Are you already familiar with Airbnb?
You can use the holiday rental site in Beijing too!
The advantage of private rents is that you can find traditional Chinese houses, siheyuan, forming small streets known as hutong where you can stay.
On Airbnb, you can find accommodation for between £30 and £50 per night for two people. However, they’re still quite a distance from the city centre.
Just like in other large Chinese cities, the cost of accommodation will vary according to the neighbourhood and the amenities. The closer you are to the historic centre, the higher you’ll expect to play.
You definitely shouldn’t just find the cheapest place.
You don’t want to end up 50 miles from the city centre. If you want to stay in Beijing and enjoy the city’s history, the Ming and Qing Dynasties, museums, and temples, you could always find an Airbnb in the Central Business District (the CBD). This area stretches from Dawanglu in the east to Dongdaqiao in the west and from Chaoyanglu in the north to the Tonghuihe River in the south. Here you’ll find your typical Asian megalopolis with its huge modern buildings, shopping centres, and chain bars and restaurants.
You can find the Temple of Heaven, a 15th-century monument that was listed as a UNESCO World Heritage Site in 1998, just a few metro stations to the south-east.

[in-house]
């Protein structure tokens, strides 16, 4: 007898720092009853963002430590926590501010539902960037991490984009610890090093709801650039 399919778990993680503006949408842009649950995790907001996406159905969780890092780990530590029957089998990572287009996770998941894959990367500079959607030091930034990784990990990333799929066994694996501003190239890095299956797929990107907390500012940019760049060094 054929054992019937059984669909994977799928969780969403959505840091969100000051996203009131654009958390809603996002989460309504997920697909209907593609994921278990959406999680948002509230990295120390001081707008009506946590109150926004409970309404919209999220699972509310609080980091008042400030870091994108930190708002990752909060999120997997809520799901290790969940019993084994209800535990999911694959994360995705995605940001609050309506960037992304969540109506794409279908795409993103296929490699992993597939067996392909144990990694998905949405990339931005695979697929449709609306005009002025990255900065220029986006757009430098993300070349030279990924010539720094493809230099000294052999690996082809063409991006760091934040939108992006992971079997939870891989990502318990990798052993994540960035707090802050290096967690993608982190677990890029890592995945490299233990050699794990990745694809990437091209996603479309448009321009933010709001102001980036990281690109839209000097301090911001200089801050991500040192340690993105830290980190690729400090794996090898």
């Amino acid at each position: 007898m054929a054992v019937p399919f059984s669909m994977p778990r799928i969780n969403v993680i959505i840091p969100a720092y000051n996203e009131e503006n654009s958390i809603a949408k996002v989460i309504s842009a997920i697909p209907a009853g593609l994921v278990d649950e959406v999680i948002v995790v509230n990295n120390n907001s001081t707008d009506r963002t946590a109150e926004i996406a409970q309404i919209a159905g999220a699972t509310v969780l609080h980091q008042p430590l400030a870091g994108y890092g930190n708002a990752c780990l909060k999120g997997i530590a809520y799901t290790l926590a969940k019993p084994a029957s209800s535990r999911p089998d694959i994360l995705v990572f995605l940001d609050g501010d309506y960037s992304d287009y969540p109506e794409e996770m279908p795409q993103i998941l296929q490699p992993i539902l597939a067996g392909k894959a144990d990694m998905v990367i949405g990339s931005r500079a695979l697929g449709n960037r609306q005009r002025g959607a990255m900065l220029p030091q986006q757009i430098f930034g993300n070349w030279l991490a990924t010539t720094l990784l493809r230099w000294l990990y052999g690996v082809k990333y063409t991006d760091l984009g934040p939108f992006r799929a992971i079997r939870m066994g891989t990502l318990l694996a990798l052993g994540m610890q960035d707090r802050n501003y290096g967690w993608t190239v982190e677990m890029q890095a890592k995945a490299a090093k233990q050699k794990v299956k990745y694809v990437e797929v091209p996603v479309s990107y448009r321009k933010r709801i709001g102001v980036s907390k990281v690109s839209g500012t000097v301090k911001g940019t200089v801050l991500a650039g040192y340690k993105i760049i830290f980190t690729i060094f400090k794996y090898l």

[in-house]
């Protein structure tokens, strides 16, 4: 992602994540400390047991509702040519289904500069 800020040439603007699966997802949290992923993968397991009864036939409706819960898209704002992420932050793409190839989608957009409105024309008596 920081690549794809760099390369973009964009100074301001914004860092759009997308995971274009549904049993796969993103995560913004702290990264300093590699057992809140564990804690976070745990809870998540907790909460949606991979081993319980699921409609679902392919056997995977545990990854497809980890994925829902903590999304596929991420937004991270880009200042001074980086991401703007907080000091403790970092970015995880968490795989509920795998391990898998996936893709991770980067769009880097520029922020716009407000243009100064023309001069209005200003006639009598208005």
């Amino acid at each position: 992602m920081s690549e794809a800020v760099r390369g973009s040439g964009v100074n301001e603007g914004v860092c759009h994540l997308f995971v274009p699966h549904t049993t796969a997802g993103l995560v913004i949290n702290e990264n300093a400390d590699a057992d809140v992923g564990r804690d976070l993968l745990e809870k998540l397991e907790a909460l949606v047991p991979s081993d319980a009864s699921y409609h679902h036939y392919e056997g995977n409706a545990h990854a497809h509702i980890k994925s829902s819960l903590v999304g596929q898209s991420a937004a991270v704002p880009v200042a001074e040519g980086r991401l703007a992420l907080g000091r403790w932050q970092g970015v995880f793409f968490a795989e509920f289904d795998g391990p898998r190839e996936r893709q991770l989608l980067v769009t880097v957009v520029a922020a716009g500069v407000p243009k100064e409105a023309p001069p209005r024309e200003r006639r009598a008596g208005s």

The Sanlitun neighbourhood to the north is great for party animals with its nightlife and expats. You can find some affordable accommodation for between £25 and £50 per night for two people in the middle of June.
The Gulou neighbourhood near Houhai Lake has renovated hutongs you can stay in for an authentic Chinese experience as you enjoy one of the city’s most picturesque areas. Gulou also has the advantage of being near the city centre. It’s just a few metro stops from Tiananmen Square, the Forbidden City, and the Mausoleum of Mao Zedong.
Enrol for and learn Mandarin London here.
Using HomeAway to Find Accommodation in Beijing
So where should you stay when you visit Beijing?
While most people know Airbnb, fewer know HomeAway.
HomeAway is another holiday rental company and you can find accommodation in 190 different countries and there are over a million properties.
Are you planning on staying in Beijing during your time in China?
Each travel guide will tell you; staying in Beijing can be expensive. China used to be somewhere you could go on a cheap trip with the low cost of living in the country, an abundance of noodle stands, and cheap accommodation. Those days are over! The People's Republic of China’s economy has changed and it’s catching up to its western competitors.